UF/IFAS Okeechobee County Extension Service

458 Highway 98 North

Okeechobee, FL 34972-2578

Phone: (863) 763-6469

E- mail: dfculbert@ifas.ufl.edu

October 2, 2003

Feature Article - for release the week of October 5, 2003

Dan Culbert - Extension Horticulture Agent

Time for Tickseed

Along the back roads of Florida, travelers may encounter many beautiful wildflowers. I recently came across a patch of brilliant yellow daisy-like blooms that erupted because of our recent rains. These wayside wonders are now recognized as a symbol of our Sunshine State, and offer a low maintenance alterative for both beauty and profit.

Florida has many well-known state symbols, but one of the more recent additions is the State Wildflower, tickseed, known by botanists as Coreopsis. Actually, there are 13 native species of tickseed in Florida, and any one of these can be called our state wildflower. Several other Coreopsis have been introduced into our gardens. But only two species of tickseed can be claimed as native wildflowers to the Okeechobee area, and these are only found growing in Florida. They are the focus of this week’s column.

According to University of Florida Extension Specialist Dr. Jeff Norcini, Coreopsis species are commonly referred to as tickseeds because the flat small seed-like fruit has two short spines that give it a bug like appearance. Tickseed flowers generally have eight showy ray flowers or "petals" that are usually toothed at their ends. With one exception, Florida’s tickseeds have yellow flowers.

Some Coreopsis are annuals, and others are perennials. They all form short clumps of leaves that grow close to the ground, and at the right time of year, the shoot up a flower stalk with many attractive blooms. The flowers can be cut and brought indoors. And outside, they are attractive to butterflies. After they fade, the seed are enjoyed by birds. As with most flowering plants, plenty of sunshine is needed to produce many colorful blooms.

 

The two local Tickseed species are the Florida Tickseed and the Leavenworth Tickseed. The Florida Tickseed species grows to two or three feet tall and blooms in the fall and winter. Our other native Coreopsis is a summer bloomer with a one to two foot flower height. Both have dark brown to black centers in the flower, which will give rise to the seed.

Our local tickseeds prefer moist pinelands and disturbed sites near ditches and swales, making them ideal for roadside planting projects. They do not do well if over-fertilized, and have few pests. Seed can collected and then be broadcast in suitable locations to establish plants where they are desired. But in more manicured Florida Yards, plants can be purchased and installed if an instant flowerbed is desired.

Plants and seed are becoming more available. A growers cooperative has been formed to encourage the marketing of these native plant materials. A group wildflower seed producers have formed a cooperative, the Florida Wildflower Seed and Plant Growers Association, Inc.

According to their website, they are cooperating with the marketing of wildflower seed and plants to supply the demand from the Florida Department of Transportation and other public entities that wish to beautify our state’s roadsides. A survey of growers shows that the Florida wildflower seed industry produced a measly 15 pounds in the year 2000, but production figures for 2003 are expected to exceed 4600 pounds on 135 acres. The demand for seed is still not being met, and presents an opportunity for those willing to grow wildflowers.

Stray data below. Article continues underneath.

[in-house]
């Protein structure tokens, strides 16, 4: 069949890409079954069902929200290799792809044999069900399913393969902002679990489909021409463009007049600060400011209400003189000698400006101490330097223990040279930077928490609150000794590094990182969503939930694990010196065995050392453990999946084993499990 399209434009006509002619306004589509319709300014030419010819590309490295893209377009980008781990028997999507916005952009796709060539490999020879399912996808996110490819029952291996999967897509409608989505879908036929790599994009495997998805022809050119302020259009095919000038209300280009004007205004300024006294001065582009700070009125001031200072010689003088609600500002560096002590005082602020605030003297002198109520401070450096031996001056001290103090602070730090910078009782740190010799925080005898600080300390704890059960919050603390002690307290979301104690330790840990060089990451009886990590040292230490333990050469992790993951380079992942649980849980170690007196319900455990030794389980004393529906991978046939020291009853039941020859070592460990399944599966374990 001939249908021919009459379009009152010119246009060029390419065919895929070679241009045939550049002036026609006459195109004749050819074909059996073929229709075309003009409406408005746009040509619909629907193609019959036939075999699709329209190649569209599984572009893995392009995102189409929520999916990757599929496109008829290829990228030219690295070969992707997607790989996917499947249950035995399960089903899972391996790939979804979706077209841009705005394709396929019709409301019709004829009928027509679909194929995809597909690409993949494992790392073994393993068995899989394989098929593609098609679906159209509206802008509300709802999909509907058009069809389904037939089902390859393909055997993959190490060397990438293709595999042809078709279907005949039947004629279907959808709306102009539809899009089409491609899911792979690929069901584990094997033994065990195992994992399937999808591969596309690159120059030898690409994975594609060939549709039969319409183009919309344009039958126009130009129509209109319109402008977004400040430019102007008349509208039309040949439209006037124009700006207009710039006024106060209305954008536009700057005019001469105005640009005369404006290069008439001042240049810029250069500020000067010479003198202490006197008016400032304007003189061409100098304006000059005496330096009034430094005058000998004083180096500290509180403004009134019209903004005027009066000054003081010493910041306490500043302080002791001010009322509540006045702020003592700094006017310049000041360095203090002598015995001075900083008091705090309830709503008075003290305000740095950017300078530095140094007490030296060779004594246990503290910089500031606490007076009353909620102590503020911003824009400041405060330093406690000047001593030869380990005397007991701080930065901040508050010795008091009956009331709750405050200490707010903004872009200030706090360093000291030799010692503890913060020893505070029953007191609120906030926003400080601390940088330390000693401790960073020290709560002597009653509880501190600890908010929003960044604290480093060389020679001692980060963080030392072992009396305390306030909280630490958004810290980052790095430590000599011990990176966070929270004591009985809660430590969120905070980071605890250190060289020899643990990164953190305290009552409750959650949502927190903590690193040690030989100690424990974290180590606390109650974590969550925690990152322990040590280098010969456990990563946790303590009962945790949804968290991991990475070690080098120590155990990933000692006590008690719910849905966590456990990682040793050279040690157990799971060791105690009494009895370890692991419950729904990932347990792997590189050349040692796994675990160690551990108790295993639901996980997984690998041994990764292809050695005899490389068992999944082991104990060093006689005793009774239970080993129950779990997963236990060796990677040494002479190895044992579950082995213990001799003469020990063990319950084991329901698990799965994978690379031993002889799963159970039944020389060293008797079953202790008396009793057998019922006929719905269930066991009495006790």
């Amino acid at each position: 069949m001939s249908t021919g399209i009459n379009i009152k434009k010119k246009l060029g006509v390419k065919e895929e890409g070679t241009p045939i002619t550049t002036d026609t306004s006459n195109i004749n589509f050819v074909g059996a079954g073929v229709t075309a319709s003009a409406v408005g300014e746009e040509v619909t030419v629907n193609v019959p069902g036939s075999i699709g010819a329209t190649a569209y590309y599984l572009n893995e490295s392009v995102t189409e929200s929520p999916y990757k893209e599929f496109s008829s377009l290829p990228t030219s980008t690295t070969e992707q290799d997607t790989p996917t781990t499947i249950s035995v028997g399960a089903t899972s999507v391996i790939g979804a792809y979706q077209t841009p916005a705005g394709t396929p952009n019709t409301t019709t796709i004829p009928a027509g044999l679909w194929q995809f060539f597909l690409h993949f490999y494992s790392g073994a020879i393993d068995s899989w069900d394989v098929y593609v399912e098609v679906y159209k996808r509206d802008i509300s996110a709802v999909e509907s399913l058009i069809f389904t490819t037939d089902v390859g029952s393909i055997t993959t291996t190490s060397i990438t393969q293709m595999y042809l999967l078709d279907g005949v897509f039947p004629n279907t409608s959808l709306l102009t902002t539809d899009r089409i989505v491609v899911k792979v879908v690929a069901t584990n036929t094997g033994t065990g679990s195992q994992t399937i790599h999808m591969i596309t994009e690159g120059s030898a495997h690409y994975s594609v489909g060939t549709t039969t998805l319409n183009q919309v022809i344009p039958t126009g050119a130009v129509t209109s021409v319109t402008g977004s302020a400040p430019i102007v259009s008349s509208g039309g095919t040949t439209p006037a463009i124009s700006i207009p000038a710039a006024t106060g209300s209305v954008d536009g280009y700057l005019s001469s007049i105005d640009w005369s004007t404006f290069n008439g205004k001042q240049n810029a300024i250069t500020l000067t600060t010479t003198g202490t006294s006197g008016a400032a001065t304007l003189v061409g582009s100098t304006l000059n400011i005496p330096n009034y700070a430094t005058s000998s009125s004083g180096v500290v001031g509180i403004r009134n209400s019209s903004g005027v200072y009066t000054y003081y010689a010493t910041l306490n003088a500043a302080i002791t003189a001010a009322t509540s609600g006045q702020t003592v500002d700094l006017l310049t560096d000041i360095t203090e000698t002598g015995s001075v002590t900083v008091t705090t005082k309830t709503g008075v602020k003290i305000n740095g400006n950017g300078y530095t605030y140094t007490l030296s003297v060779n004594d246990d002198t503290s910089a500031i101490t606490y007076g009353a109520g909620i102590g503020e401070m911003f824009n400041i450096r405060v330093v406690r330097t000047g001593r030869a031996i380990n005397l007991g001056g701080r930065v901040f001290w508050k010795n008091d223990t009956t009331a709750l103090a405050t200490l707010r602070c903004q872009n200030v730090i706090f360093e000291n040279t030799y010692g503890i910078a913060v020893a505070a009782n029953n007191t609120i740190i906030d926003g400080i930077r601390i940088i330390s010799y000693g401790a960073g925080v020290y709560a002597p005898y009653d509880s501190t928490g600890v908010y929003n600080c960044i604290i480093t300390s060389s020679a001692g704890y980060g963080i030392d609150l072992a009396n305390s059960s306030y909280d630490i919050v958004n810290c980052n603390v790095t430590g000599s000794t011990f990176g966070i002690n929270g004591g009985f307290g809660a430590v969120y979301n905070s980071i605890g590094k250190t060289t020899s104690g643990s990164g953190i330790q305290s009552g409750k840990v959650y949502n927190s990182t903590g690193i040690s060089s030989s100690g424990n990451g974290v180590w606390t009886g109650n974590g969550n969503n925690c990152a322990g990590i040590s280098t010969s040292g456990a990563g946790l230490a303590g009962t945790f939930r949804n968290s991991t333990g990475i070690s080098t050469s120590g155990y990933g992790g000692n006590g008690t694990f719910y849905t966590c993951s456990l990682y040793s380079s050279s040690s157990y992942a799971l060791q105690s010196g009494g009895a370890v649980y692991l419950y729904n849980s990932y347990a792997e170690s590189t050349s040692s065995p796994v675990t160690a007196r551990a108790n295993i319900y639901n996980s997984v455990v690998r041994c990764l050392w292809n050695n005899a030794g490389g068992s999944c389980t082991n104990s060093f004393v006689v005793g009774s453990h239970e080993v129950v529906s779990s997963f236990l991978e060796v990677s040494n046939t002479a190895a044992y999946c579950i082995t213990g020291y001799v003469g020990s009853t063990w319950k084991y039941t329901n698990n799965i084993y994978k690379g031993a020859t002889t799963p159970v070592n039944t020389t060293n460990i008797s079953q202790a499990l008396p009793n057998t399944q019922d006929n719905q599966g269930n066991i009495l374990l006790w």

Research on seed production methods has been fueled by UF Extension Specialist Dr. Norcini and is also a product of the Florida wildflower license plate funds. As of last June, the sales of over 17,000 Florida Wildflower auto tags has generated more than a half million dollars for this work. The Florida Federation of Garden Clubs is also encouraging the sale of these increasingly popular specialty license plates and is working with the Florida Department of Transportation to get more seed into the hands of our road management crews.

If you need additional information on Florida’s wildflowers, or if you want copies of our Extension bulletins on this Sunshine State symbol, call or stop by our office at 458 Hwy 98 North. Our phone number is 763-6469. You can also visit our website at http://okeechobee.ifas.ufl.edu and you can email us at okeechobee@ifas.ufl.edu.

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Trade names, where used, are given for the purpose of providing specific information. They do not constitute an endorsement or guarantee of products named, nor does it imply criticism of products not named. The Florida Cooperative Extension Service - Institute of Food and Agricultural Sciences is an equal opportunity/affirmative action employer authorized to provide research, educational information, and other services to individuals and institutions that function without regard to race, color, sex, age, handicap, or national origin. Florida Cooperative Extension Service / IFAS /University of Florida. Christine T. Waddill, Dean.  Last update: 02/16/2004 .  This page is maintained by Dan Culbert  Hit Counter

REFERENCES

Norcini, Jeffrey G.  Coreopsis: A Guide To Identifying and Enjoying Florida's State Wildflower.  Gainesville: UF/IFAS Florida Cooperative Extension Service  ENH 867.   8/2002.

Norcini, Jefferey G. Native Wildflowers -- Coreopsis lanceolata L.  Gainesville: UF/IFAS Florida Cooperative Extension Service  ENH 147.   12/1999.

Norcini, Jeffrey G.  Seed Production of Leavenworth's Coreopsis Gainesville: UF/IFAS Florida Cooperative Extension Service  ENH 868  09/2002.

Florida Wildflower Seed and Plant Growers Association, Inc.  http://floridawildflowers.com/